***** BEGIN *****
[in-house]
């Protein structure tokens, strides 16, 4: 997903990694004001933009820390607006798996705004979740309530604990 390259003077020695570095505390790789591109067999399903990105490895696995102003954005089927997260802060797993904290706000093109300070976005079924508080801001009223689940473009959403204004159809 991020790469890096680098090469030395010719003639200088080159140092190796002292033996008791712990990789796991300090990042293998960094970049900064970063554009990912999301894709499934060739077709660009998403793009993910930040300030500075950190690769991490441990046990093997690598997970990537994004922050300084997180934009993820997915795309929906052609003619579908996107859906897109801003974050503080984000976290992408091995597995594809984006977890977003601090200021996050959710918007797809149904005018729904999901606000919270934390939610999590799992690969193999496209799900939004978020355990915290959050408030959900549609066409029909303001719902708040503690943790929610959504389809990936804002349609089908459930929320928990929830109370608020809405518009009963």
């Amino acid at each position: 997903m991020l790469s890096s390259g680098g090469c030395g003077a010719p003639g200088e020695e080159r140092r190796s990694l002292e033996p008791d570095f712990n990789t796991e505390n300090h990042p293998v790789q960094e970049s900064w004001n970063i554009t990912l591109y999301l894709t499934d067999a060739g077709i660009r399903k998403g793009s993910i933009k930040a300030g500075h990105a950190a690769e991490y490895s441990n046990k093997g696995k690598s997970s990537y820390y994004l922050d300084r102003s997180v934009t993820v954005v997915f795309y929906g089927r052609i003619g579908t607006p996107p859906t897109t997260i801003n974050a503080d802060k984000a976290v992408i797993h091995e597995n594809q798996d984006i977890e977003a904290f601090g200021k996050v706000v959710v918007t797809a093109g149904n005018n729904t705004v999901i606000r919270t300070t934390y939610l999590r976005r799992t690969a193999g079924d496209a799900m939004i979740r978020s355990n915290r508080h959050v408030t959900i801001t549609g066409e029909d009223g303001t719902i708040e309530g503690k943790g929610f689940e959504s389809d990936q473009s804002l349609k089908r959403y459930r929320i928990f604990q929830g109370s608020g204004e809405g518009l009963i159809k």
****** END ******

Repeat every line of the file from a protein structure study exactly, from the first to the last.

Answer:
[in-house]
């Protein structure tokens, strides 16, 4: 997903990694004001933009820390607006798996705004979740309530604990 390259003077020695570095505390790789591109067999399903990105490895696995102003954005089927997260802060797993904290706000093109300070976005079924508080801001009223689940473009959403204004159809 991020790469890096680098090469030395010719003639200088080159140092190796002292033996008791712990990789796991300090990042293998960094970049900064970063554009990912999301894709499934060739077709660009998403793009993910930040300030500075950190690769991490441990046990093997690598997970990537994004922050300084997180934009993820997915795309929906052609003619579908996107859906897109801003974050503080984000976290992408091995597995594809984006977890977003601090200021996050959710918007797809149904005018729904999901606000919270934390939610999590799992690969193999496209799900939004978020355990915290959050408030959900549609066409029909303001719902708040503690943790929610959504389809990936804002349609089908459930929320928990929830109370608020809405518009009963």
């Amino acid at each position: 997903m991020l790469s890096s390259g680098g090469c030395g003077a010719p003639g200088e020695e080159r140092r190796s990694l002292e033996p008791d570095f712990n990789t796991e505390n300090h990042p293998v790789q960094e970049s900064w004001n970063i554009t990912l591109y999301l894709t499934d067999a060739g077709i660009r399903k998403g793009s993910i933009k930040a300030g500075h990105a950190a690769e991490y490895s441990n046990k093997g696995k690598s997970s990537y820390y994004l922050d300084r102003s997180v934009t993820v954005v997915f795309y929906g089927r052609i003619g579908t607006p996107p859906t897109t997260i801003n974050a503080d802060k984000a976290v992408i797993h091995e597995n594809q798996d984006i977890e977003a904290f601090g200021k996050v706000v959710v918007t797809a093109g149904n005018n729904t705004v999901i606000r919270t300070t934390y939610l999590r976005r799992t690969a193999g079924d496209a799900m939004i979740r978020s355990n915290r508080h959050v408030t959900i801001t549609g066409e029909d009223g303001t719902i708040e309530g503690k943790g929610f689940e959504s389809d990936q473009s804002l349609k089908r959403y459930r929320i928990f604990q929830g109370s608020g204004e809405g518009l009963i159809k």